Cost of Education
I did not, by the way, receive even close to 100 replies for soap cookie feedback. The upshot was, the feedback I did receive was so exceptional, I made the adjustments and carried on.
Soap cookies were not a thing. Yes, they were around, but not like they are now.
Back to the book story... During this time I also asked for feedback from a few people about my book. I was unsure, asking questions about what if I'm wrong? What if I've made a mistake in some area? What if I'm not good at... Any of it? Biggest of all, what if I'm dead right and my work isn't protected?
I am not anyone, not a big supplier, not a soap celebrity... I don't have a staff of editors, marketers, soap makers... I do all this myself. (Now, I have my partner for help, but only recently.) I had to figure out basic things from how to layout a page to what program to use, then learn that program... All of it. How to upload an ebook, print it, share it... So much. The looming question, if not me, then who?
Who has had more experience with soap dough other than me?
I learned some hard lessons in under-valuing my photography in the past, not protecting it and sending my creations out into the world.
I've been a photographer both professional (have to earn X amount in one year to claim professional) and ammeter since 2004. My photos were stolen and when I addressed it the thieves were bold enough to accuse or attack me... Publicly. So, I was leery of sharing my writing with the world.
My mentor said to me, "who cares if someone takes your work?" I had read little of her work until then, but she had (IMO) a humongous following. So, I trusted her. This, my dear soap witch reader, is my fault. Just like it's my fault for trusting that people WILL do what is right and not take what is NOT theirs.
Snakes do what snakes do. Or in this case scorpions.
Tale of the Scorpion and Frog
Do you remember the tale of the scorpion and the frog? The scorpion asked the frog to ride on its back across the stream. The frog refused, claiming the scorpion would sting him. The scorpion denied this and said, why would I sting you? We'll both drown.
The frog thought it a fair point so agreed to transport the scorpion.
Halfway across the stream the scorpion stung the frog. The frog, in his surprise and anguish, asked, why did you sting me? The scorpion replied, because it's what I do.
I take this to mean, there is a nature to things. That nature is not in the telling, but in the overall expression of the being. When we go with that, move with it, the nature of the thing can bloom. Be that dark or light. Pleasing or not pleasing.
So, after some time of my books being around I saw that my words, my ideas, my phrasing was being lifted. My original ideas were being used and claimed as their own. Copying is an acceptable form of expression, and we all copy along our paths, but theft of an idea is something entirely different. We can feel it, sense it, and even if it only seems that way, we can watch.
The words taken and used were directly from my books. I asked my mentor about this, as she had done it. Not harboring ill will, but asking directly is only fair play. She attacked me, verbally. I begged forgiveness, as I could (and can) be mistaken, yet the intimacy of the arrangement, the coincidence of the words and ideas, seemed too on the nose to be incorrect. And yet, all I could do at that time was trust.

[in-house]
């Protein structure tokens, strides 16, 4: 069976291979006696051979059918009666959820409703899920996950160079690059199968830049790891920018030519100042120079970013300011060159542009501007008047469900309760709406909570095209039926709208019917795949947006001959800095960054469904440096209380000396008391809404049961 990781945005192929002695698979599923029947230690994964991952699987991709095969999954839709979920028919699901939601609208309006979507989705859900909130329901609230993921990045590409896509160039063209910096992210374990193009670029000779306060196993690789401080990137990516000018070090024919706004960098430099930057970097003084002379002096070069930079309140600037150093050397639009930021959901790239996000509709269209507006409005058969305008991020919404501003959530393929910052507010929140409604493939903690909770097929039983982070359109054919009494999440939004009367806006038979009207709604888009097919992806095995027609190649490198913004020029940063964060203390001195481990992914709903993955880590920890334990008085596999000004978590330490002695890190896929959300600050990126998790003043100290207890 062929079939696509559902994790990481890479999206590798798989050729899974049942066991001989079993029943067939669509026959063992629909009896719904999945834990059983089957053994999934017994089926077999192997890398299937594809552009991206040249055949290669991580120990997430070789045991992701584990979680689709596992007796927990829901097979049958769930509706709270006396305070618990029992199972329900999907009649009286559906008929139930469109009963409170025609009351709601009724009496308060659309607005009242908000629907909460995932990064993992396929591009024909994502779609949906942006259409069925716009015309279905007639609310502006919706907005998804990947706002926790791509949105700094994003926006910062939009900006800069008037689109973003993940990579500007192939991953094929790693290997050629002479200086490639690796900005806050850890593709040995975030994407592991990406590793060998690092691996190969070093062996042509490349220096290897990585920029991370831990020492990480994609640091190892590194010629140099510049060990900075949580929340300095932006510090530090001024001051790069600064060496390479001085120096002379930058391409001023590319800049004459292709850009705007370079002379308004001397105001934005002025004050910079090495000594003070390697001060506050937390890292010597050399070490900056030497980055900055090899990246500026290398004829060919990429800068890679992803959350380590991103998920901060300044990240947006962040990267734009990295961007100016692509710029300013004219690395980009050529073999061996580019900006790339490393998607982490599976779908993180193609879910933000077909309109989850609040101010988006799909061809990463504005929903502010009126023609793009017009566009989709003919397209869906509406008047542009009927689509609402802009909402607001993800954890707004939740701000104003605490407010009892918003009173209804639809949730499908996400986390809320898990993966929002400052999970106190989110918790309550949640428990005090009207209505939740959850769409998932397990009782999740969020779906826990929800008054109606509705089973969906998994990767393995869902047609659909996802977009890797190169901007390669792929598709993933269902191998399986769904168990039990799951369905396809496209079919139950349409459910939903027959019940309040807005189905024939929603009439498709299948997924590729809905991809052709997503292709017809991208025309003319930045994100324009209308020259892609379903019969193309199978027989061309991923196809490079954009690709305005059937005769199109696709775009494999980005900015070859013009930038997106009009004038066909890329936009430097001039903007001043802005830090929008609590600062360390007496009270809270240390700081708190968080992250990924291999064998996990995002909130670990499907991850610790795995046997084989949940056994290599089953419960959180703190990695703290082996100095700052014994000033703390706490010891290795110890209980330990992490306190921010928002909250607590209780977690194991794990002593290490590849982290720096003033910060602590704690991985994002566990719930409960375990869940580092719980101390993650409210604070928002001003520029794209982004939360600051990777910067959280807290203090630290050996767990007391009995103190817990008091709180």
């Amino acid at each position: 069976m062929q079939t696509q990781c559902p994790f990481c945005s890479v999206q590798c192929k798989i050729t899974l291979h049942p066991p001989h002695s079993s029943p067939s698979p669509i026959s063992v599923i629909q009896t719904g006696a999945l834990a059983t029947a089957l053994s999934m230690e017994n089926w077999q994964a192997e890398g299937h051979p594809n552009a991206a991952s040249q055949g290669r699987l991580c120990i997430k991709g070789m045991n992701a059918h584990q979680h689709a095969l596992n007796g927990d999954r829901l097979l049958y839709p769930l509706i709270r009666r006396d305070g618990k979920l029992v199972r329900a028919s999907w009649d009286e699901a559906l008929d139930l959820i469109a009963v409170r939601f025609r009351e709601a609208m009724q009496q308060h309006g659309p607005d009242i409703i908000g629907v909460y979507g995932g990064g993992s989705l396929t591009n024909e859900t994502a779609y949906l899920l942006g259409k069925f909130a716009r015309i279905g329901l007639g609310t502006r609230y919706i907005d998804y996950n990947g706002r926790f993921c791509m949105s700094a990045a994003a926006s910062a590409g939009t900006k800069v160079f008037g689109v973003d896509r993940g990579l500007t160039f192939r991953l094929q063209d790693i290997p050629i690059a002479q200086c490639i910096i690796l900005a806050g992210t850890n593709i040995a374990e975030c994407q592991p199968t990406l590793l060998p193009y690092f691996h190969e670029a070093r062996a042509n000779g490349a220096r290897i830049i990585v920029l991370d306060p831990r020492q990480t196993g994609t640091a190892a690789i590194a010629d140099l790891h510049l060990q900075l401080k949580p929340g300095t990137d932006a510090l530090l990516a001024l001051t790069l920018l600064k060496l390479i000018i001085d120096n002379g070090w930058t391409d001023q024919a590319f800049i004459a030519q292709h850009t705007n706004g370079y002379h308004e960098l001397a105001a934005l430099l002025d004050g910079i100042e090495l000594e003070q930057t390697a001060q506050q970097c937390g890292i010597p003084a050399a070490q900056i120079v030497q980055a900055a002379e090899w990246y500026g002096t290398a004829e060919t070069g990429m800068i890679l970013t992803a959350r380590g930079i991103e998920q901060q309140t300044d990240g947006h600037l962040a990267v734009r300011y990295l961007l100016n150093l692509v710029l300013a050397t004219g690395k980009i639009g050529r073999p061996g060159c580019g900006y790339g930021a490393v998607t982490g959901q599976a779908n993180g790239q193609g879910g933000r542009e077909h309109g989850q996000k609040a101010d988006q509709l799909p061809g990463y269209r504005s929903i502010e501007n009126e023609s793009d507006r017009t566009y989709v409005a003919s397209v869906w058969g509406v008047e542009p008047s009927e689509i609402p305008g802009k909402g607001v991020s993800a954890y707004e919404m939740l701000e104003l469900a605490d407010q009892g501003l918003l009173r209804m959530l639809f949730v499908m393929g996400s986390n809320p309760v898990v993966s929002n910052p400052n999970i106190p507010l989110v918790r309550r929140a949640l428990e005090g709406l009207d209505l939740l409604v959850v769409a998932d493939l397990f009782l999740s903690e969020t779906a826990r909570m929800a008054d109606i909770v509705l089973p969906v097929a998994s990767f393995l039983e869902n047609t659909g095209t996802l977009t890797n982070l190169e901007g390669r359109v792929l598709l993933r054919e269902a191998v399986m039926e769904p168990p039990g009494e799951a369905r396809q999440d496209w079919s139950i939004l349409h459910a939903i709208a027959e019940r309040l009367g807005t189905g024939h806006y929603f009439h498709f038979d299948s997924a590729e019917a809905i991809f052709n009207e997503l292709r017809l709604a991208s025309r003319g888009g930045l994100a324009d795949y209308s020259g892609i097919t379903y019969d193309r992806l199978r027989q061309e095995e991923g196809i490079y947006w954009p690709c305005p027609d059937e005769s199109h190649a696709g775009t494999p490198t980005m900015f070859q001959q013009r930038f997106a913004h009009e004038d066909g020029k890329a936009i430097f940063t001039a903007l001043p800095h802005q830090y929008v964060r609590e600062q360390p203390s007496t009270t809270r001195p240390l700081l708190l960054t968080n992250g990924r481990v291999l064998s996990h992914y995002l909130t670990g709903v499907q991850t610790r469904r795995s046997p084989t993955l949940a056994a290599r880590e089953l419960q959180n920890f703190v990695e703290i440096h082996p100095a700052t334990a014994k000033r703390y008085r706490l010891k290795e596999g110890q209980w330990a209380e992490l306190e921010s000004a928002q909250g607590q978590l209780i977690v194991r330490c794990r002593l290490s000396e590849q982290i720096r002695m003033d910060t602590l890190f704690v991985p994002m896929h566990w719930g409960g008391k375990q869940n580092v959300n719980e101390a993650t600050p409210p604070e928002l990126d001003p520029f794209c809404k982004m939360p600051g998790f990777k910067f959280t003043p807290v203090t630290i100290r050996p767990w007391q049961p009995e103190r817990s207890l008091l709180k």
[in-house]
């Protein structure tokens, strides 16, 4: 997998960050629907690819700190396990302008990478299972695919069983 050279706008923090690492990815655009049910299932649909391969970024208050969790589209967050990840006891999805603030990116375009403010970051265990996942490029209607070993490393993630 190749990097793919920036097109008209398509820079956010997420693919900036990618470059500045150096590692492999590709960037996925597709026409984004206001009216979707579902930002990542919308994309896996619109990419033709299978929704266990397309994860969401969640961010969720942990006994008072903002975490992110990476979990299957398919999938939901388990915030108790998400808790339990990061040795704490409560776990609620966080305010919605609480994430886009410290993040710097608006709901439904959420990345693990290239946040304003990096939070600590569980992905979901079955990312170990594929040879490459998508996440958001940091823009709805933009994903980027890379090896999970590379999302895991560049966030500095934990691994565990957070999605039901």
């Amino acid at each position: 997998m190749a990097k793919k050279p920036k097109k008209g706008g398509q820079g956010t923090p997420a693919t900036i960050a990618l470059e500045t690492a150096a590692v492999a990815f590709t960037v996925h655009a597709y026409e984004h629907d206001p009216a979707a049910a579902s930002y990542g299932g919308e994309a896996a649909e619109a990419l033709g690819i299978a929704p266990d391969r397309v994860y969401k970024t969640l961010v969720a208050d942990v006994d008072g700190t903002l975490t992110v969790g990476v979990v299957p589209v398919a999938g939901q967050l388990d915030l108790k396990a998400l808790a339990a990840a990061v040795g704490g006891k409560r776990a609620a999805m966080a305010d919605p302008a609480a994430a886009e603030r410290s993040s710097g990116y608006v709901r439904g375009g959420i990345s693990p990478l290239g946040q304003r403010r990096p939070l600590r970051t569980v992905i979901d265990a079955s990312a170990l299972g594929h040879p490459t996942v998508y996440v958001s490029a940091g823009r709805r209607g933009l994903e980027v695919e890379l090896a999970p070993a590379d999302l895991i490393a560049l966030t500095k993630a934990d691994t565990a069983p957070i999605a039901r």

I still left my "I'm sorry, please forgive me" out there. That was 5 years ago. She has not replied since. I have been watching. I have bought her books. I take her newsletter and watch her behaviors. I should have known. A scorpion will always sting.
Since that time I have continued on my journey. I have created thousands of new ideas in soap. Brought light to soap dough and the possibilities of a bar of soap being so much more. I offer pre-made soap dough, had four of my books properly printed, made 100's of videos, written over 300 blog posts, interviewed many soap makers and helped to market them, sent out for free many books, soap and soap dough and continued to support other soap makers. Along with having a Facebook group that is growing daily.
Sorcery Soap (not me) has 46,000 followers on Instagram. That is meaningless.
What is meaningful is that I continue to create, support and have a great deal of creativity to offer and this number conveys how long I've been doing this work. What is also meaningful is that you, my dear soap witch sister, are reading these words. That means more... More than I can adequately express with my fingers on this keyboard. And, I'm someone who tries to express in this medium.
The shocking thing for me is this has happened over and over with people and suppliers you'd never think possible. Just because someone has half a million followers does not make them a "good" person. You'd think I know this! It makes them good at something, but not what I thought. I let myself be enamored with their "soap celebrity" status. I let myself be glamoured.
My dear soap witch sister if you have been horn-swaggled too, don't be hard on yourself. Take your lumps and keep doing your work. There are many, many people out there who don't create, don't offer anything to this world, but think they can - and will - take your creations. I am under no illusions. There are idea thieves and soul-eaters.
- When I create I ask myself questions like, is this interesting?
- Would I be interested in it if someone else made it?
- Does it spark delight or curiosity?
Of course, I have to answer myself honestly. If that answer is, yes, I continue.
Remember, there are also you and I in this world. And, we found each other.
I do not want your trust because I say something or because I have a certain number following what I do.
I would like your trust (if I have earned it) because you have watched me, seen what I'm capable of and I continue on this path despite the taunts, nastiness and mistruths. I continue, even in the face of all this, to give.
I am imperfect striving for better. I speak/write what is true for me and do not pretend otherwise, yet striving for kindness and patiences. (Much like the state of Zen. I view it as one can only strive for those states of being, if one claims they achieved it, it is lost.) I make fewer mistakes today (hopefully) and will continue to support those who are kind and do similar. I am loyal to those who have supported me especially in a dark times and retain those impressions.
My goal is to offer things you can use or might need along your journey. If I can shed light, I am truly blessed. That is a life worth living. Because, when it all comes down to it, I want to know I did my very best in all arenas, everyday. If my best helps you, mores the better.